Reflections on the impact of pop culture

June 4, 2024

Photo by Chris Benson at Unsplash with background photo by Anja at Pixabay

Lillia O’Brien explores the effect of today’s media on young women

Pop culture seems to have lost its identity, ensnaring everyone, especially young women, in a relentless cycle of social media obsession, boundless fashion trends, and an ever-expanding definition of art. This significantly affects young females, who are inundated with images and narratives shaping their views on beauty, success and identity.

With new media forms churned out every minute and nearly everyone having access to a platform, celebrity has lost all meaning. Once revered as perfect and untouchable, celebrities are now challenged by the rise of ‘cancel culture’.

An abundance of information has led to this phenomenon of ‘cancelling’. If anyone in the public eye puts a toe out of line, their career and everything they’ve worked for is jeopardised. Controversial things said in the past remain a permanent fixture in their digital footprint; all it takes is a political opinion, a false rumour or one badly worded sentence. By placing celebrities under the microscope, their mysterious appeal is destroyed, and the very notion of fame becomes meaningless.

The emergence of ‘cancel culture’ blurs the lines between celebrities and everyday life, exposing girls to the downfall of their once idolised figures, shattering their ideals. Also, being saturated by endless media, from social profiles to news articles, means unrealistic beauty standards are constantly reinforced, exacerbating body image concerns and diminishing the self-esteem of women and girls who feel pressured to conform.

On the flip side, social media can act as a positive force, holding celebrities accountable and creating a more ethical environment. The history of celebrity culture is tainted with moral scandal. This can be seen in the film industry where the likes of Harvey Weinstein and Dan Schneider demonstrated the dark side of Hollywood. Weinstein infamously sexually harassed and exploited actresses, promising to advance their careers in return for sexual favours.

#MeToo has changed societal awareness and increased accountability for abusers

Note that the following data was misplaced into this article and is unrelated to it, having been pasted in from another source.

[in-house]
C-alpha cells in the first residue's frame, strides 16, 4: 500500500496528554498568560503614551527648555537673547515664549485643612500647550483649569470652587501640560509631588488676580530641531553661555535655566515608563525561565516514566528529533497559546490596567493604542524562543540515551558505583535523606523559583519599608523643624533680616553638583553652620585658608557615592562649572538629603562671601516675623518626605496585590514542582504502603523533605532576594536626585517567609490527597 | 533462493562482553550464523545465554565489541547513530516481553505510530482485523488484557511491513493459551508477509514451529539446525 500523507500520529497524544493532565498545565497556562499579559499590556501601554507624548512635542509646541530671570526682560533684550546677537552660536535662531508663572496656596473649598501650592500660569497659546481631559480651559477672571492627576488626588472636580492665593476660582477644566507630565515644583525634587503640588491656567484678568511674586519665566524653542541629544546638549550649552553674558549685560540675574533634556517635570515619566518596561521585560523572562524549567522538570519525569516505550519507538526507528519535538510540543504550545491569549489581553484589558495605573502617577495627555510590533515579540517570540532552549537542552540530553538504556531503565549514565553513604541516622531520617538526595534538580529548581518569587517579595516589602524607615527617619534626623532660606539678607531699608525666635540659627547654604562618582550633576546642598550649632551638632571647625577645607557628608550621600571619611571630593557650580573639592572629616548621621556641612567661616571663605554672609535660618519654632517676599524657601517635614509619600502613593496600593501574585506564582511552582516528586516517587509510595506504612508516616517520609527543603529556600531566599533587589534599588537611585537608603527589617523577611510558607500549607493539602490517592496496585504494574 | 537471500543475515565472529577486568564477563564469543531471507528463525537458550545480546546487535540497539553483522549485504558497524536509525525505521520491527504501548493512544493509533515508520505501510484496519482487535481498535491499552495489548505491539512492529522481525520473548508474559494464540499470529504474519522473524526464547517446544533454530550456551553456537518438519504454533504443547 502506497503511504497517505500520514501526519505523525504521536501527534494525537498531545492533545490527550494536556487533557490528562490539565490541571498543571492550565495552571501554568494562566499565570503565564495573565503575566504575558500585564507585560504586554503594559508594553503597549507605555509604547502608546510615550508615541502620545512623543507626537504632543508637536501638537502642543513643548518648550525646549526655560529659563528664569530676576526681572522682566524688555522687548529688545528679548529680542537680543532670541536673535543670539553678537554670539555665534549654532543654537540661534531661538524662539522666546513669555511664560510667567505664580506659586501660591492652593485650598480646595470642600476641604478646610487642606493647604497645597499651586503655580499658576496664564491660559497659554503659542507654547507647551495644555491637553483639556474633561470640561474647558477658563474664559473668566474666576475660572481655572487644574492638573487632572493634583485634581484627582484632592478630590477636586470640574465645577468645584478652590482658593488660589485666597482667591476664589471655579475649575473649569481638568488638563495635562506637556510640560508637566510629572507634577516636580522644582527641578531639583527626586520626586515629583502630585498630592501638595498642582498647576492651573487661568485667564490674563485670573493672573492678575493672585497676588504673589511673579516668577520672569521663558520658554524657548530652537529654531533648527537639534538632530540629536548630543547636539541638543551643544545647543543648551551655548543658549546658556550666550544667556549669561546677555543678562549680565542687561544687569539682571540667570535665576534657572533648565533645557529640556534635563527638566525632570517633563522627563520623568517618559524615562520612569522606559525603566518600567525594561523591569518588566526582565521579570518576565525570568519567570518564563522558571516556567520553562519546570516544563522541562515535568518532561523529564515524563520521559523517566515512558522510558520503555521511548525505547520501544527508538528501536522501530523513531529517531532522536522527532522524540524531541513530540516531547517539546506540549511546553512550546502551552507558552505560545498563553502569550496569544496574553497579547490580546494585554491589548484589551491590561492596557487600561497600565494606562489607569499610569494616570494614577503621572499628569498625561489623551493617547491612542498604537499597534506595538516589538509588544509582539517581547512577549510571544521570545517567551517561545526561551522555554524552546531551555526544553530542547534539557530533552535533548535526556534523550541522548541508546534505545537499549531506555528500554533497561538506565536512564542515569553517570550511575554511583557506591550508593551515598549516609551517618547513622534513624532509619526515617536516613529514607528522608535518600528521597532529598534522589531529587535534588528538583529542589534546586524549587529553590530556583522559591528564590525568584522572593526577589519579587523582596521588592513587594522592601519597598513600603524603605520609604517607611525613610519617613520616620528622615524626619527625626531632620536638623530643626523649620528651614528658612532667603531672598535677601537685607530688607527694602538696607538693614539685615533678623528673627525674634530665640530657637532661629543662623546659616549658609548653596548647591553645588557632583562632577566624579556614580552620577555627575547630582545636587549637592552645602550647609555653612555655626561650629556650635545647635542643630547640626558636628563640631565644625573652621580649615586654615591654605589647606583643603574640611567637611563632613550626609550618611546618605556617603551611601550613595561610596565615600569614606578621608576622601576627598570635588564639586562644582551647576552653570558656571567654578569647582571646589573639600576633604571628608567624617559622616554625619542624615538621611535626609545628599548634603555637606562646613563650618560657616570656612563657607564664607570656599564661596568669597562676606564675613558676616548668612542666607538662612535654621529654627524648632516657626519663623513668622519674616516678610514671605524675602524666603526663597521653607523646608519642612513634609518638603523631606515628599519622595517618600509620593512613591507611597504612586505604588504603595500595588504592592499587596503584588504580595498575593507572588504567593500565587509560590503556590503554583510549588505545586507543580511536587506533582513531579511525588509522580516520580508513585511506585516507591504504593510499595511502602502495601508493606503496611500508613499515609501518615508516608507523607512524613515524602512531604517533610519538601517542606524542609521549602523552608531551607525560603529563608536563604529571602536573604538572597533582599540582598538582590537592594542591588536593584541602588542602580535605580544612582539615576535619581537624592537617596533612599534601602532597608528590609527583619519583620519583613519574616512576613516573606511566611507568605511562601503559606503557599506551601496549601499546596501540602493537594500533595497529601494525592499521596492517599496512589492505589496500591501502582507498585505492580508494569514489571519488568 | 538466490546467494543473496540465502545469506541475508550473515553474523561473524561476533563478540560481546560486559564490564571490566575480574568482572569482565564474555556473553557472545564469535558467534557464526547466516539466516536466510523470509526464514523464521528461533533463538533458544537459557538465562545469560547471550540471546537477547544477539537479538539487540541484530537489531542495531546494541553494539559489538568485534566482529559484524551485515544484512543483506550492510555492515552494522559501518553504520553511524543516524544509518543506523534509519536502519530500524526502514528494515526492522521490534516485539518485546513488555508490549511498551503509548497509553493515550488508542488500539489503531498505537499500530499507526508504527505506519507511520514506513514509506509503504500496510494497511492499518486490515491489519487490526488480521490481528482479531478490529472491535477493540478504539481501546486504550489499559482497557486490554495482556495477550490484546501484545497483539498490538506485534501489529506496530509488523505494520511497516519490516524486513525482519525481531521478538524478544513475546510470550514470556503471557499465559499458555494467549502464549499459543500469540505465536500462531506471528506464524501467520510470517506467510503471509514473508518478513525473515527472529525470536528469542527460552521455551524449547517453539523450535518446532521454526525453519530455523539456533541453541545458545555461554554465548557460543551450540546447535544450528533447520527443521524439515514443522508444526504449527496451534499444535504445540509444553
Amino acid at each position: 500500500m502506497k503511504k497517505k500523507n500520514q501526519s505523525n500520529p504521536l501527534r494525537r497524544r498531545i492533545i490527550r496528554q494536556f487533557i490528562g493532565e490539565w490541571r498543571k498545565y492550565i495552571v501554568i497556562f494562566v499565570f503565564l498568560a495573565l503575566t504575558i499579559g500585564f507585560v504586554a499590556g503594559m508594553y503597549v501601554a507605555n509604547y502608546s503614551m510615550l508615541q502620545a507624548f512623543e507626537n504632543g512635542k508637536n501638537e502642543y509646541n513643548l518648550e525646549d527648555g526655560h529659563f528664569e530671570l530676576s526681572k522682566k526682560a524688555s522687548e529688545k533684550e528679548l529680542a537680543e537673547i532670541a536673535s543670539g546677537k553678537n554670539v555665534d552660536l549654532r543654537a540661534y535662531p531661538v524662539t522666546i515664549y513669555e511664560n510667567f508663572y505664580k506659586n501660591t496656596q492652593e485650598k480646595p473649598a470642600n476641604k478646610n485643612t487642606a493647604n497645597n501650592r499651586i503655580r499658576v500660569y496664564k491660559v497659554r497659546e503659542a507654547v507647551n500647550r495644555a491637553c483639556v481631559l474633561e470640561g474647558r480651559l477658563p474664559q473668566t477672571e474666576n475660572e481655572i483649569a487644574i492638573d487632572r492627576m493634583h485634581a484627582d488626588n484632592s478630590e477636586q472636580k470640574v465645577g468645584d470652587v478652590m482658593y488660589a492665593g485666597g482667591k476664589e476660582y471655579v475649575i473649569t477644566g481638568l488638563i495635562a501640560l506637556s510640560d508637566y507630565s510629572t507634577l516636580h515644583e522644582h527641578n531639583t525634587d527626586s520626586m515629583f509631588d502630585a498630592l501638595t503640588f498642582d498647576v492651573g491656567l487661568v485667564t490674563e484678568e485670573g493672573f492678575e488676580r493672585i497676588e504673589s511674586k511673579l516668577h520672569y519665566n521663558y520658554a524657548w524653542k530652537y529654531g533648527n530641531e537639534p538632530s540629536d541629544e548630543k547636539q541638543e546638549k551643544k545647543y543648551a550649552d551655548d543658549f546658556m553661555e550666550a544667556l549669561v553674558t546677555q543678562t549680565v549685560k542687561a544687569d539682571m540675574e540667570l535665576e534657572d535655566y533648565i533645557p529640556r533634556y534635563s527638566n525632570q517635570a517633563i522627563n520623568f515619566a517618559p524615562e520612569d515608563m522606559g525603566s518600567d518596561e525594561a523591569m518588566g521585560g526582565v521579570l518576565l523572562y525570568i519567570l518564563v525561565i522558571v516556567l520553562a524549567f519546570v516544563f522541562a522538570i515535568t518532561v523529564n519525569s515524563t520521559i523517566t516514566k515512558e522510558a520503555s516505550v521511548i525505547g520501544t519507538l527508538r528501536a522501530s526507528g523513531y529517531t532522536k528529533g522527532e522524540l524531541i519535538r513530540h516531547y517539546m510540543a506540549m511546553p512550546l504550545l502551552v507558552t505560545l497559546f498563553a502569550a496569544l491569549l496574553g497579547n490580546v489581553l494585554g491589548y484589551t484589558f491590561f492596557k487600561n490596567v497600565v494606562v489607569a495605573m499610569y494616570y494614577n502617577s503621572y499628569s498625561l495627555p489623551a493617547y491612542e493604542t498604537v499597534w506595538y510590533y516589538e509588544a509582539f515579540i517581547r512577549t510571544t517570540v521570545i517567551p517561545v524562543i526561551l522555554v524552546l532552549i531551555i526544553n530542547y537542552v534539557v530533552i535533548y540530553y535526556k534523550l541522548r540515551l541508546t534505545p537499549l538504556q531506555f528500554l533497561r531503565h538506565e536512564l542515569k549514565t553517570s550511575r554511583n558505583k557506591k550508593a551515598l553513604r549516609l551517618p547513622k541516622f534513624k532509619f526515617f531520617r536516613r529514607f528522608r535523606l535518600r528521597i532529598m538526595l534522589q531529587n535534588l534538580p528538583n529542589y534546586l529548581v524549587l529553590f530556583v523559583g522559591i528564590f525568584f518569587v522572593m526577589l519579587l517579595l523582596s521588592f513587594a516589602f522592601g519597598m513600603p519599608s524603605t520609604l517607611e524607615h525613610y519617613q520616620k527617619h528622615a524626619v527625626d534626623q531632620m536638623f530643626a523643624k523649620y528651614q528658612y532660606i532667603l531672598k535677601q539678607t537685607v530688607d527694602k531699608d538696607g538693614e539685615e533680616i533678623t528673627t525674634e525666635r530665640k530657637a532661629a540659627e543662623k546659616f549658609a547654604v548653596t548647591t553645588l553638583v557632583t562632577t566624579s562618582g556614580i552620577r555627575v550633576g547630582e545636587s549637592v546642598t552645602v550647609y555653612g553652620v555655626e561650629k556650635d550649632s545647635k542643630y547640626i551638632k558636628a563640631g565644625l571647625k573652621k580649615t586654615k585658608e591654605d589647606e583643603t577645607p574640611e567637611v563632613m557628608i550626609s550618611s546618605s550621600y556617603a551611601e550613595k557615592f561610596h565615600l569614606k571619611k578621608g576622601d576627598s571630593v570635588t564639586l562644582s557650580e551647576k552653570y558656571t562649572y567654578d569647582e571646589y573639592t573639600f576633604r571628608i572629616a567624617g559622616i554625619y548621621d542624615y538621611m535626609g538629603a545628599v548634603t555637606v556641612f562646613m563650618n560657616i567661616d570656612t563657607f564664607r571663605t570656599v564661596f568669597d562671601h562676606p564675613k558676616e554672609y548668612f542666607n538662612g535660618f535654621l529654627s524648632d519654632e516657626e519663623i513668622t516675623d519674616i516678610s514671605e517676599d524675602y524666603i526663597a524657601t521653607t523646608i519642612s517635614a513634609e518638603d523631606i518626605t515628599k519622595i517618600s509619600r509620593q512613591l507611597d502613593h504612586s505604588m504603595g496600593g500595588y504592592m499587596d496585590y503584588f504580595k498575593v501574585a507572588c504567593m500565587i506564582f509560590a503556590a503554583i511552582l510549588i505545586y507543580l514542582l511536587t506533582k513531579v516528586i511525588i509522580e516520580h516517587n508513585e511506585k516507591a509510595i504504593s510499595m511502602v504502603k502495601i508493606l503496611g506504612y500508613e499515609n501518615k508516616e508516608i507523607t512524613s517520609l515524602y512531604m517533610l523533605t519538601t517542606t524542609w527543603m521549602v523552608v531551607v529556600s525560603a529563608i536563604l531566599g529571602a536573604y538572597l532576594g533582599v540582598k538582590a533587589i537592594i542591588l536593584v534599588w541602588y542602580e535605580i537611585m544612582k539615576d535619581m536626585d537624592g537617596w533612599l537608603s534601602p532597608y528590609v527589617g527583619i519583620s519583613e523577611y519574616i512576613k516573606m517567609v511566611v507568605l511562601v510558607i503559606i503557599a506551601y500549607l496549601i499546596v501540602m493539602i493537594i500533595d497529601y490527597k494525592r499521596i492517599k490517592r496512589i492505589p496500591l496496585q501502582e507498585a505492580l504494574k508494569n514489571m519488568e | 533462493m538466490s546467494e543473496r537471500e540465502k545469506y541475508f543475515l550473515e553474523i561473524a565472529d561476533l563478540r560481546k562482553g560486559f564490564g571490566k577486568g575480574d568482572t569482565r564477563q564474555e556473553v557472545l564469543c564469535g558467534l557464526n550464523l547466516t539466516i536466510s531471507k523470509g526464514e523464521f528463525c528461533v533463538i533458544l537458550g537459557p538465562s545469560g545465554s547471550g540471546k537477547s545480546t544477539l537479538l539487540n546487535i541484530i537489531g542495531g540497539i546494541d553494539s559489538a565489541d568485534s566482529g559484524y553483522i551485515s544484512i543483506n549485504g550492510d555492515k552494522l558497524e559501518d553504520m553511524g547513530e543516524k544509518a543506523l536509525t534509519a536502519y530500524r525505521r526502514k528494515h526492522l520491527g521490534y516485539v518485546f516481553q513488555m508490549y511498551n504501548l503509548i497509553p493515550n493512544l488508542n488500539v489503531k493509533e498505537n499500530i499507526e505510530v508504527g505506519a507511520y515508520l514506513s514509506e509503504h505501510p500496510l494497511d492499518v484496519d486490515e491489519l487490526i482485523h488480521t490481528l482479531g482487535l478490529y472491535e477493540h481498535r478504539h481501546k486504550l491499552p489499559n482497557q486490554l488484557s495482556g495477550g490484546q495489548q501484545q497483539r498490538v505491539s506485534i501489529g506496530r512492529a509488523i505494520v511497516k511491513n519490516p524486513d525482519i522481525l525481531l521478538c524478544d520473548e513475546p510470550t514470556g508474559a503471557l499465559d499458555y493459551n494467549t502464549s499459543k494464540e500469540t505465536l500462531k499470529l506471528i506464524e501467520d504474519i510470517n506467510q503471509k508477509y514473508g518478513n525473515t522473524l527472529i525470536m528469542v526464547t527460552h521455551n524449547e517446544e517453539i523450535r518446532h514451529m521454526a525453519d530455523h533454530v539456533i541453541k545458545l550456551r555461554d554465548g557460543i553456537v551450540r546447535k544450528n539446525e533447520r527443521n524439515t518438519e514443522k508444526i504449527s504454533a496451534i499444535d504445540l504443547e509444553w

Social movements like #MeToo have held abusers accountable as society has grown less tolerant, refusing to turn a blind eye to the exploitation of women.

The music industry has also suffered losses in the last decades. Nowadays, going viral on TikTok is the best way for a song to be successful. This diminishes music as an art form by condensing it into 15-second sound bites for teenagers to lip-sync to.

Moreover, within the music industry, women continue to face systemic barriers and gender-based discrimination, with pervasive misogyny often undermining their talent and contributions.

Recently, within the fashion and art world, all boundaries seem to have disintegrated. It’s transformed from focussing on creativity to just being about the spectacle. An example can be seen in the annual Met Gala in New York where the fashion showcased items are designed only for their shock factor.

Fashion has evolved to such an extent that clothing lines often seem exaggerated and surreal, resembling a dystopian reality. These trends can significantly impact teenage girls’ confusing their self-perceptions and understanding of their role in society.

However, acknowledging all its imperfections, popular culture is a significant part of my life. It can also be a source of inspiration, that encourages meaningful contemplation, giving me ways to express myself, strengthening connections, and deepening my understanding of the world.

Pop culture can be a powerful tool for sparking conversations and driving social change, with many young women using their platforms to advocate for issues such as gender equality, LGBTQ+ rights and racial justice.

Lillia currently studies Art, Psychology, and English Literature at Woodhouse College. Outside of school, she enjoys acting, reading, listening to music and watching movies.

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